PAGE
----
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Beware The Entire Controversy Doctrine

By Robert L. Ritter

Suppose you are having a number of disagreements with your business partners and litigation is inevitable. When planning the lawsuit with your attorney, it is essential to consider all claims that you possess against all responsible parties. Otherwise, claims that are not asserted in the first action may be barred in a subsequent lawsuit under the Entire Controversy Doctrine.

The Entire Controversy Doctrine is intended to encourage comprehensive determinations of disputes between parties and to avoid fragmentation of litigation. The doctrine promotes party fairness and judicial economy and efficiency. When an initial Complaint or Answer is filed in the Superior Court, the attorney is required to certify that he is unaware of any other litigation or arbitration pending between the parties and that he is also unaware of any persons or entities who should be joined as parties to the litigation.

There are notable exceptions to the entire controversy doctrine. If there is no factual nexus between the two lawsuits, the doctrine will not apply. Similarly, if a claim is unknown at the time the first suit is concluded, the claim will not be barred in the second suit.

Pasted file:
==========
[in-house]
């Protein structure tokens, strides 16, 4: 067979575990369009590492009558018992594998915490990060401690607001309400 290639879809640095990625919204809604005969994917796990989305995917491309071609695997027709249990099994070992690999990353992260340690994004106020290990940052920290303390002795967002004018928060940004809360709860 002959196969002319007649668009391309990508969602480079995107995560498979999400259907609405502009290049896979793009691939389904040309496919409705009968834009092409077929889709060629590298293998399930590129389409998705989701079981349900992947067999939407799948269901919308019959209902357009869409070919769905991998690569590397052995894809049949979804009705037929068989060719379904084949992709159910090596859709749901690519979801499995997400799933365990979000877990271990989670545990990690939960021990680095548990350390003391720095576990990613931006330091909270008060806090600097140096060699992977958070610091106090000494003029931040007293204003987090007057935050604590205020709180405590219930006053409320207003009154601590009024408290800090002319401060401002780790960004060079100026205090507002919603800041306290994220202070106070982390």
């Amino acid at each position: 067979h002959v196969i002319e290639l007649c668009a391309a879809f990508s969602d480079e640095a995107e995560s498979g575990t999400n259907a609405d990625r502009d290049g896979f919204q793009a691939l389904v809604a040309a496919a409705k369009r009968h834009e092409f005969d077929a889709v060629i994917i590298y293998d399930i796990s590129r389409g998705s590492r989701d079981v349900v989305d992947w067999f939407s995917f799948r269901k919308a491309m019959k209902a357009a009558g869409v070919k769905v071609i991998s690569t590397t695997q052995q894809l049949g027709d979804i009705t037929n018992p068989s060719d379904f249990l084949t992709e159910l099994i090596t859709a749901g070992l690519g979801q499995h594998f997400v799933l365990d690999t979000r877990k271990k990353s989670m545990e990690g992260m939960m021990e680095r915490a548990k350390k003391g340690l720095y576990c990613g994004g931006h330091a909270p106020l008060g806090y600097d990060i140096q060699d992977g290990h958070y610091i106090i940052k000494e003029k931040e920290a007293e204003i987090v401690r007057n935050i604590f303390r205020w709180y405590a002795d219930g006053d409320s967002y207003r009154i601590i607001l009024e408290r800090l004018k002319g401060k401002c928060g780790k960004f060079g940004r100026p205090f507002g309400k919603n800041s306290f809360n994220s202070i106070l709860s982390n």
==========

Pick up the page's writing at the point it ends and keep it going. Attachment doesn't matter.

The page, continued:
Claims that are known, but have not yet accrued, will not trigger the entire controversy doctrine. For instance, when a tenant has defaulted on a commercial lease and the landlord obtains a judgment for rent owed through the date of the judgment, a subsequent lawsuit for future rent will not be barred. Notwithstanding this general protection against a subsequent claim for unaccrued rent, the lease may provide that upon default, all rents owed through the remainder of the lease are accelerated and discounted back to present value. In that event, the claim for future rent would have accrued, and the entire controversy doctrine could very well apply to a claim for rent that accrues subsequent to the date of the first judgment. When planning landlord/tenant litigation, the attorney must review the default provisions of the lease, because those provisions will govern whether multiple suits are permitted.

The safe bet is to bring all claims against all parties. That way, you will not have to worry about claims being precluded in a second suit. However, bringing all claims against all parties may clutter up the litigation and cause delay in having the core issues adjudicated. One way of dealing with this dilemma is to bring the issue to the attention of the first court. The entire controversy doctrine does not apply to a claim that a previous court reserved or expressly declined to entertain.

The bottom line is that an attorney litigating cases in New Jersey must carefully consider the entire controversy doctrine when planning litigation in order to protect all of the client’s claims.

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